After coronary artery bypass grafting (CABG), between 5 and 30 percent of patients may experience acute kidney injury, defined as a rapid loss of kidney function. Once an acute kidney injury develops, there is an increased risk for poor outcomes, such as a threefold increase in 30-day mortality rates. Two criteria methods are used to define the type of acute kidney injury and its consequences. A recent study found that both sets of criteria were accurate as early predictors of mortality from acute kidney injury among CABG patients after surgery.
The Northern New England Cardiovascular Disease Study Group collected data on 24,747 consecutive patients undergoing CABG at 8 medical centers in the New England area. Patients already receiving kidney dialysis were excluded from the study. Serum creatinine levels, specifically the last preoperative and the highest postoperative readings, were used as part of both criteria methods to determine the presence of acute kidney injury and to calculate mortality risk. The two methods used were the Risk, Injury, Failure, Loss, and End-Stage Kidney Disease (RIFLE) criteria and the Acute Kidney Injury Network (AKIN) criteria, both consensus-based.
Based on the AKIN criteria, acute kidney injury was present in 30 percent of patients. The RIFLE criteria yielded similar results (31 percent). Both methods were accurate at predicting mortality rates. For example, patients with stage 3 acute kidney injury had a predicted mortality rate of 36.8 percent under AKIN and 36.4 percent under RIFLE. The risk of mortality increased in patients with a greater degree of acute kidney injury regardless of the criteria used.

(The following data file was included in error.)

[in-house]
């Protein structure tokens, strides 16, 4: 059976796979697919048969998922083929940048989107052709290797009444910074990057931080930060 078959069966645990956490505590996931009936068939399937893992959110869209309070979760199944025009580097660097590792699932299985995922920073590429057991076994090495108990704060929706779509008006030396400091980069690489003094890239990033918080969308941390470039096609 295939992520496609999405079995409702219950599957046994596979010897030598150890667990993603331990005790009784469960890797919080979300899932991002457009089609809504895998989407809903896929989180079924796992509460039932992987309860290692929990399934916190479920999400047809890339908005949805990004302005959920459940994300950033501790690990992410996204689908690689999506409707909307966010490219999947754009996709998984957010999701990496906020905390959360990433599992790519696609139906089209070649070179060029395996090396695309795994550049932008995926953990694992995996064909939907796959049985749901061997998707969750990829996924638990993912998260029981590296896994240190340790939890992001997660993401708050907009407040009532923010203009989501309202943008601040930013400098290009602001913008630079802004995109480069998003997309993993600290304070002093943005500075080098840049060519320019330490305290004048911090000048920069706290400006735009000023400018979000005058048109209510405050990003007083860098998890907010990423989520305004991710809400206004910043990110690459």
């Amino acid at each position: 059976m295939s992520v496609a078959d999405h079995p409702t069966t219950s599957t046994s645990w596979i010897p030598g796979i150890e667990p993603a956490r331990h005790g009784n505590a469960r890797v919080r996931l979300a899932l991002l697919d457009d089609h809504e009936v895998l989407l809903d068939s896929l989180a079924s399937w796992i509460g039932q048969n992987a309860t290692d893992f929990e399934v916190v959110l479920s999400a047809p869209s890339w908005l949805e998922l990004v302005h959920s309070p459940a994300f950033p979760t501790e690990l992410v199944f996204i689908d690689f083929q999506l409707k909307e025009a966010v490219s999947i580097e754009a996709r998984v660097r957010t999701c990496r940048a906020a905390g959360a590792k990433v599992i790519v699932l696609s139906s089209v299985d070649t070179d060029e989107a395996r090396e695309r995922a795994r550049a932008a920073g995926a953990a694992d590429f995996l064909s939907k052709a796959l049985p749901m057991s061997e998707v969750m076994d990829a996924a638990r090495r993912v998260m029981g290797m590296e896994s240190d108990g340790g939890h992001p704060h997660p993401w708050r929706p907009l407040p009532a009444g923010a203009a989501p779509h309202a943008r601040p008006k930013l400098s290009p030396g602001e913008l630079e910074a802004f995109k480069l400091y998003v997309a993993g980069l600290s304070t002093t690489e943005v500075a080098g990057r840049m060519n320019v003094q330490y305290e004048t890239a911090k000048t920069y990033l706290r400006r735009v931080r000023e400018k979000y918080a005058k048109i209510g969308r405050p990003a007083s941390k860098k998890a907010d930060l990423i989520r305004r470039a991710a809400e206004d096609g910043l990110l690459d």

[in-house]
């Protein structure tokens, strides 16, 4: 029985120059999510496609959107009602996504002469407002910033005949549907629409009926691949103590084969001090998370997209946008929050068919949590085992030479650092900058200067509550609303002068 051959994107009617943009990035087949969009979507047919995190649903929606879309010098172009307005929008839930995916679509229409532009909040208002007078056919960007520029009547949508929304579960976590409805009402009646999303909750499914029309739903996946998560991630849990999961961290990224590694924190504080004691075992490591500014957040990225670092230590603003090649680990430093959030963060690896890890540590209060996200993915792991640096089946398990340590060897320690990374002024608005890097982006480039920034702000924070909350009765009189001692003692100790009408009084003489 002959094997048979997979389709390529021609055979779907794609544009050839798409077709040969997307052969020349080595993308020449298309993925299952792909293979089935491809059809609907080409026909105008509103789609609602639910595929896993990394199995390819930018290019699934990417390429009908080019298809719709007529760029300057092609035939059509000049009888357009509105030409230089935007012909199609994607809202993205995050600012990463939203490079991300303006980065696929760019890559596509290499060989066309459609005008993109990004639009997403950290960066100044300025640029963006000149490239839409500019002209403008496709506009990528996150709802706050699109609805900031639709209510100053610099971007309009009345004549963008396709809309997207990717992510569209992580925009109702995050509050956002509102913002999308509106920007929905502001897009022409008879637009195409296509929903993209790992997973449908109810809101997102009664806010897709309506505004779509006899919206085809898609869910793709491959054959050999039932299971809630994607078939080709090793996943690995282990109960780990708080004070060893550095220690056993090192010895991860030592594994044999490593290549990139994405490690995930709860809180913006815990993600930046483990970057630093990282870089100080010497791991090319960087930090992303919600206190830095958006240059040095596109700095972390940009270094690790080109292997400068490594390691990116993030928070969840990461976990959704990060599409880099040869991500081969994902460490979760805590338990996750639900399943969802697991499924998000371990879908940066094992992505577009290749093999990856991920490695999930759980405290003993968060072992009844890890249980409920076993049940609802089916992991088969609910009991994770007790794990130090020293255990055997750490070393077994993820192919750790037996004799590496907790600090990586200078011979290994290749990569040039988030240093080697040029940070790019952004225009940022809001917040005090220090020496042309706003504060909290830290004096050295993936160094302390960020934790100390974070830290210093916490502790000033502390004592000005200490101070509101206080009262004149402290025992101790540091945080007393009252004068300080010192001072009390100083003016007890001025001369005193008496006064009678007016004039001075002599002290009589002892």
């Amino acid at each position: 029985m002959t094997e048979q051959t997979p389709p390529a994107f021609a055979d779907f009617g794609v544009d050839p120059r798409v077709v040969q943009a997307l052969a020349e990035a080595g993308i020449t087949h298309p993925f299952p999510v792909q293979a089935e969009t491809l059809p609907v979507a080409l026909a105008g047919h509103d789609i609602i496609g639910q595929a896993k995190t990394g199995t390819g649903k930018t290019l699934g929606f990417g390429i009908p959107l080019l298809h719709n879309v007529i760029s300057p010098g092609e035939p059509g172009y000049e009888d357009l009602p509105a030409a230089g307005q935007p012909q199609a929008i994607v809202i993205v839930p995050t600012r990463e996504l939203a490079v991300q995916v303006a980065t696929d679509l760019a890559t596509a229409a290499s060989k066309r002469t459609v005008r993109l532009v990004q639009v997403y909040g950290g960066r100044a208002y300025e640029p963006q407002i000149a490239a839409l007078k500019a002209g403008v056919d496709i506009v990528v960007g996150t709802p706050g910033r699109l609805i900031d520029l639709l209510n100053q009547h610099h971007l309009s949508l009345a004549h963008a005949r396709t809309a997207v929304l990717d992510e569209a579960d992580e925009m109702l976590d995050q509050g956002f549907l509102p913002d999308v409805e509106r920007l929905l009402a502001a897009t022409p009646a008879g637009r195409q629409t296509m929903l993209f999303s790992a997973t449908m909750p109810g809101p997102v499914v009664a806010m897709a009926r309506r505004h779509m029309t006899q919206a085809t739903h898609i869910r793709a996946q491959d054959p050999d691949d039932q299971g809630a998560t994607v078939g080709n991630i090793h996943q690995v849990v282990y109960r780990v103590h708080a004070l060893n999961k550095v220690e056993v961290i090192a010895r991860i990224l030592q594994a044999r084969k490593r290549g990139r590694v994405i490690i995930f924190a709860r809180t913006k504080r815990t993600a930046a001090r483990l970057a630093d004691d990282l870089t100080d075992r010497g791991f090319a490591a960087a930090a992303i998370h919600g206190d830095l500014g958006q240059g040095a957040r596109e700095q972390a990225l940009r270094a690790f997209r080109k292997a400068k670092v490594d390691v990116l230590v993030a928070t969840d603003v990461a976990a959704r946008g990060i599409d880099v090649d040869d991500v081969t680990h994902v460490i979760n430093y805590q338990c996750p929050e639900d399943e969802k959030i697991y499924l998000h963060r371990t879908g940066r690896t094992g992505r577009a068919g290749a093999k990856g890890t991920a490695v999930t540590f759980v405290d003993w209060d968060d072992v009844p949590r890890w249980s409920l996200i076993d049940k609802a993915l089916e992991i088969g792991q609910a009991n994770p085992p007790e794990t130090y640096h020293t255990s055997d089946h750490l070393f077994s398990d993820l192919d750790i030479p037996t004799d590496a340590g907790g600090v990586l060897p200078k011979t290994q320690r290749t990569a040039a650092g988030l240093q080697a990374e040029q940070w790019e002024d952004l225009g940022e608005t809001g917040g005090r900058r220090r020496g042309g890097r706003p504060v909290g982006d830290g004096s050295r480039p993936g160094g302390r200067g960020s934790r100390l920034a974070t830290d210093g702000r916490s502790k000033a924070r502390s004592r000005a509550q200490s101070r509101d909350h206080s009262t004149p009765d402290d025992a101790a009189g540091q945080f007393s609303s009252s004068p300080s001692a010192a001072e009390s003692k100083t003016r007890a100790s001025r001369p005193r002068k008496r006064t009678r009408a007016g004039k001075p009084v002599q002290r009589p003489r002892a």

The researchers recommend that providers use either criteria method to identify early in the process, patients at increased risk of declining kidney function after CABG surgery. The study was supported in part by the Agency for Healthcare Research and Quality (HS18443).
See "Cardiac surgery-associated acute kidney injury: A comparison of two consensus criteria," by Alina M. Robert, M.D., Robert S. Kramer, M.D., Lawrence J. Dacey, M.D., Jeremiah R. Brown, Ph.D., and others in the Annals of Thoracic Surgery 90, pp. 1939-1943, 2010.